Step 1: Talk to your school counselor and teachers.
Tell them you are considering college and talk about the following:
- Establishing your college preparatory classes. Your schedule should have at least four college preparatory classes per year, including at least:
- 4 years of English
- 3 years of math (through Algebra II or trigonometry)
- 2 years of foreign language
- 2 years of natural science
- 2 years of history/social studies
- 1 year of art
- 1 year of electives from the above list
- Using a planner to keep track of your courses and grades
- Enrolling in algebra or geometry classes and a foreign language for both semesters (most colleges have math and foreign language requirements)
Step 2: Create a Profile in ScholarSwag of the following documents and notes:
- Copies of report cards
- List of recognition, awards, and honors
- List of school and community activities in which you are involved, including both paid and volunteer work, and descriptions of what you do
Step 3: Get involved in other activities you enjoy (such as sports, performing arts, volunteer work )
Step 4: Explore different types of colleges on ScholarSwag’s My College Navigator
Step 5: Find how to save for college and resources available to pay for college from ScholarSwag’s Pay for College.
Step 1: Talk to your school counselor and teachers
about the following:
- High school curriculum needed to satisfy college entry requirements
- Advanced Placement courses:
- What courses are available
- Eligibility requirements
- How to enroll in your junior year
Step 2: Update your “College Profile”, or start one if you have not already. (See 9th grade above)
Step 3: Continue other activities and participation in academic enrichment programs, summer workshops, and camps with specialty focuses such as music, arts, science, etc. – these will help in the college admissions process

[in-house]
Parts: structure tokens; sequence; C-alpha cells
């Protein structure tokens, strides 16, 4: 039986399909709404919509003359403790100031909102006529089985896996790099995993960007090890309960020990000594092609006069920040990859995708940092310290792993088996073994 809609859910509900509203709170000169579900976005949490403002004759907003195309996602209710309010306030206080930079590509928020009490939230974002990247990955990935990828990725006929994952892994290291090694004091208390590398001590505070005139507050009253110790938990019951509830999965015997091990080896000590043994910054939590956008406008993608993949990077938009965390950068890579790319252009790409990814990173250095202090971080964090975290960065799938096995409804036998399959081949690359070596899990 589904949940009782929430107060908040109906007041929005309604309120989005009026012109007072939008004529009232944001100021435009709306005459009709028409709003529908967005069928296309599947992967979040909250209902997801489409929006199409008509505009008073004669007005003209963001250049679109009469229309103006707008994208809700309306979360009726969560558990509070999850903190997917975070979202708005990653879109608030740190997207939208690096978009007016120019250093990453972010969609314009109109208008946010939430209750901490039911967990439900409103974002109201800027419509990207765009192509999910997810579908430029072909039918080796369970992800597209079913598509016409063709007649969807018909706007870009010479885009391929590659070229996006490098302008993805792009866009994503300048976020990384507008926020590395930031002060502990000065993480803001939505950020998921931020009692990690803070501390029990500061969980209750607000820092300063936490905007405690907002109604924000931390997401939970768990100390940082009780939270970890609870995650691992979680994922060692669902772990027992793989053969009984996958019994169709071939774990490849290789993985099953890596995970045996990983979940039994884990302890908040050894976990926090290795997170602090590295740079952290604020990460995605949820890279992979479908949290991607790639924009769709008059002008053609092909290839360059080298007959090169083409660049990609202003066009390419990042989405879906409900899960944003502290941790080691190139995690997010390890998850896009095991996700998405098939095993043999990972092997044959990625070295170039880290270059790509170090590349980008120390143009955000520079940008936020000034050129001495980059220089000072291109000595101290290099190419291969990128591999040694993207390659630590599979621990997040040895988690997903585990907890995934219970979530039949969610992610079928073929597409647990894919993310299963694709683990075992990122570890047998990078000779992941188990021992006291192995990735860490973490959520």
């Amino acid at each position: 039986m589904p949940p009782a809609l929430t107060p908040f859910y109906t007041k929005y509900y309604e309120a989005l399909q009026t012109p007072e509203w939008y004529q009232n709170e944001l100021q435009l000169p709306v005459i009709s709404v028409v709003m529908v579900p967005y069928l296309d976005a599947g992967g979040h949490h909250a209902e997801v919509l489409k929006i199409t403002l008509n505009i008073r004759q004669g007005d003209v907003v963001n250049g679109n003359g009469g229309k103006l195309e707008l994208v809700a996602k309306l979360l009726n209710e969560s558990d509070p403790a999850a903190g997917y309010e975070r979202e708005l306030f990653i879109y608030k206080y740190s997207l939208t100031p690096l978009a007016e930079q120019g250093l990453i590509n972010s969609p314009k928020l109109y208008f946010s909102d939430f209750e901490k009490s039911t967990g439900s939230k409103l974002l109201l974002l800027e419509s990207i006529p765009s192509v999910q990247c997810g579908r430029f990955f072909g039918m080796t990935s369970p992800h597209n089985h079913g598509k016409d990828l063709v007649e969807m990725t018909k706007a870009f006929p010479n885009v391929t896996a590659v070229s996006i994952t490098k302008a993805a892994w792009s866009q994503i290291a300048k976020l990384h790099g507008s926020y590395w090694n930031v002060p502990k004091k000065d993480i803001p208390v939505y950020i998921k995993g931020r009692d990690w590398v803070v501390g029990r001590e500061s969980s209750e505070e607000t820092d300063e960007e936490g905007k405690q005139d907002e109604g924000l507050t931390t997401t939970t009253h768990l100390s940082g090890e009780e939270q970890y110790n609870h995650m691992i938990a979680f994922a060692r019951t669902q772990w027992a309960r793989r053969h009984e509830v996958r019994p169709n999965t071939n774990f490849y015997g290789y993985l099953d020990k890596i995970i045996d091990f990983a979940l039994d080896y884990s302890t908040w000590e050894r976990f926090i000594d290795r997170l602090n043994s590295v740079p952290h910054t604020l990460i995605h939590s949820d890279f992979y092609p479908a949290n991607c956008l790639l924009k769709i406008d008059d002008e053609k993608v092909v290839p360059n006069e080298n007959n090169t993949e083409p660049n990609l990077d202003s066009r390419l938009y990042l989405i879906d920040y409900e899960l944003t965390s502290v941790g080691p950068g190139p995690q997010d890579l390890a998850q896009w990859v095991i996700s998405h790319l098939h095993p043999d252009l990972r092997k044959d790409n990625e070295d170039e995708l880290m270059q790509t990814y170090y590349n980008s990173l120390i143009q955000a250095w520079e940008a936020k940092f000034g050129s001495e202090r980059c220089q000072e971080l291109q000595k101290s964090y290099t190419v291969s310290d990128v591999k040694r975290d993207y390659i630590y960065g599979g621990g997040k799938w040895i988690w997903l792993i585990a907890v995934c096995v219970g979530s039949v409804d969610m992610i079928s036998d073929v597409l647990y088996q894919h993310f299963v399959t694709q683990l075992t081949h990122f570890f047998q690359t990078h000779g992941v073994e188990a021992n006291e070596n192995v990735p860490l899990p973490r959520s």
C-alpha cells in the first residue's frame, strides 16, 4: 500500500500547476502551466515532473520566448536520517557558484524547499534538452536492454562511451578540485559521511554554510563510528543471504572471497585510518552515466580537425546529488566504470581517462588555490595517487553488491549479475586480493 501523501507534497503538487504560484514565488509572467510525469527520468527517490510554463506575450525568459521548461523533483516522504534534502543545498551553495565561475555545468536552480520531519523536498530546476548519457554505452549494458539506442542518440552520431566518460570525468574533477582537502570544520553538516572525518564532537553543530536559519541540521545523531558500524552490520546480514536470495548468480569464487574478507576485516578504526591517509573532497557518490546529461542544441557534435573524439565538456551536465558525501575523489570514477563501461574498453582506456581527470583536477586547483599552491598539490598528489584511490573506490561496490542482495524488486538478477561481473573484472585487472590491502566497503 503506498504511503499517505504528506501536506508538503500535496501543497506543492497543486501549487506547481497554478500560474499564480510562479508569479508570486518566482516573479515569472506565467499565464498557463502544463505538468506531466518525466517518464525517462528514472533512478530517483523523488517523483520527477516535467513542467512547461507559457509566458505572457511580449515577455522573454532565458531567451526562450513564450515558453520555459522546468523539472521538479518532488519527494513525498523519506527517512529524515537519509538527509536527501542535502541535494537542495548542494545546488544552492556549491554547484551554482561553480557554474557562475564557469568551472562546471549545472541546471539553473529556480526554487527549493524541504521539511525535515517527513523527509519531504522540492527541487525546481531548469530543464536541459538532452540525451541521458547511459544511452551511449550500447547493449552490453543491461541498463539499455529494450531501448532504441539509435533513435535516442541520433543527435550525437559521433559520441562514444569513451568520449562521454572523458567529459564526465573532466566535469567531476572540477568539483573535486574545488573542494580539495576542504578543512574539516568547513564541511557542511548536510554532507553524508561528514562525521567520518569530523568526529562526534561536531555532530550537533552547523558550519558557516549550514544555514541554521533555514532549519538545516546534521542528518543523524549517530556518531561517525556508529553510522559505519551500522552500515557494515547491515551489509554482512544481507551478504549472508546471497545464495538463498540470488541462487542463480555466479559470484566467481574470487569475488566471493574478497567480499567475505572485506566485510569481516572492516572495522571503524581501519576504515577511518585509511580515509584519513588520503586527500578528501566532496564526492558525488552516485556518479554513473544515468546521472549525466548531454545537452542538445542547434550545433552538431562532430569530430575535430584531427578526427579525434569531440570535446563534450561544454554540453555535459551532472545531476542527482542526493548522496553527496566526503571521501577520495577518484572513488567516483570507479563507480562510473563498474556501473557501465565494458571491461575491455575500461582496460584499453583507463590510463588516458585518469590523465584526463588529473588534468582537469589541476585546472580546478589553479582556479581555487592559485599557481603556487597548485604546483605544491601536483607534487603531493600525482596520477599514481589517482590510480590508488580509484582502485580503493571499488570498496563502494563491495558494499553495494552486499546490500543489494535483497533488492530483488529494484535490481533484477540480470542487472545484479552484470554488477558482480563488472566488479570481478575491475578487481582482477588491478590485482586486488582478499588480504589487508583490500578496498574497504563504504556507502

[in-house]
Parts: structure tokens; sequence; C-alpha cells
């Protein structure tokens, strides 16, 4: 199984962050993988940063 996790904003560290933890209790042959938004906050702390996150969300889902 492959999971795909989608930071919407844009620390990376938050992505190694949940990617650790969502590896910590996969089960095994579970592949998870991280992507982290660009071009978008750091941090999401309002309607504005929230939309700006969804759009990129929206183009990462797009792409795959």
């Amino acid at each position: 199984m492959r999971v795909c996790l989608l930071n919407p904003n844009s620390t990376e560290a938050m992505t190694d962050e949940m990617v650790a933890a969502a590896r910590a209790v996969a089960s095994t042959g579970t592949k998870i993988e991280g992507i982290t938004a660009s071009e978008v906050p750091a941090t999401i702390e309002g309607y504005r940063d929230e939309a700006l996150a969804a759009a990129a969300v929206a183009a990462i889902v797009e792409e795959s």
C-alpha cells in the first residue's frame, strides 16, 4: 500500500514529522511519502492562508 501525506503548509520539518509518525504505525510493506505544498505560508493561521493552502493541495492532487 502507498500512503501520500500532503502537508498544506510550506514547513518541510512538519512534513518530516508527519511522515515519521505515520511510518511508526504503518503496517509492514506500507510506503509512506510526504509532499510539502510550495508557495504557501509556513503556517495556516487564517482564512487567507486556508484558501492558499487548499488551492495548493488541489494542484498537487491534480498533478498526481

Step 4: Take the PSAT in October. The scores will not count for National Merit Scholar consideration in your sophomore year, but it is valuable practice.
Step 5: Register, in April, for the SAT II for any subjects you will be completing before June and take the SAT II in June.
Step 6: Explore different types of colleges on ScholarSwag’s My College Navigator
Step 7: Find how to save for college and resources available to pay for college from ScholarSwag’s Pay for College.
Talk to your school counselor and teachers about the following:
- Enrolling in Advanced Placement classes
- Scheduling to take the PSAT, SAT I and II, ACT, and AP exams
- Signing up and preparing for the exams from ScholarSwag’s Take the Test.
- Take a career assessment on the web or at your school’s career center
- Asking for a preview of your academic record to determine what gaps or weaknesses exists
Step 2: September: Register for the PSAT exam offered in October. Remember that when you take the PSAT in your junior year, the scores will count towards the National Achievement Program.
Step 3: October:
- Take the PSAT
- Create a list of up to twenty colleges of interest from ScholarSwag’s My College Navigator
- Start researching your financial aid options in the paying for college section
- Begin scheduling college campus visits, tours, and interviews with admissions staff
Step 4: November/December:
- Review your PSAT results with your counselor to identify your strengths and areas that need improvement
- You will receive your scores from the October PSAT. Depending on the results, you may want to consider signing up for an SAT preparatory course
Step 1: January/February:
- Take campus tours to further narrow your list of colleges
- Register for the March SAT and/or the April ACT tests. Find out from each college the deadlines for applying for admission and which tests to take
Step 2: March/June:
- Take the March SAT I exam
- If you are interested in taking any AP exam(s), you should sign up for the exam(s) at this time.
- Take the April ACT test
- Talk to teachers about writing letters of recommendation
- Take AP, SAT I, SAT II, and ACT exams
- Add any new report cards, test scores, honors, or awards to your file
- Narrow your list to up to ten colleges
- Visit colleges. Call ahead for appointments with the financial aid, admissions, and academic advisors at the college(s) in which you are most interested
Summer between Junior and Senior Years
- Practice writing online applications, filling out rough drafts of each application, without submitting them.
- Write and re-write some essay drafts
- Review your applications, especially the essays. Ask family, friends, and teachers to review your essays for grammar, punctuation, readability, and content
- Decide if you are going to apply for a college’s early decision or early action programs . This requires you to submit your applications early, typically between October and December of your senior year, but offers the benefit of receiving the college’s decision concerning your admission early, usually before January 1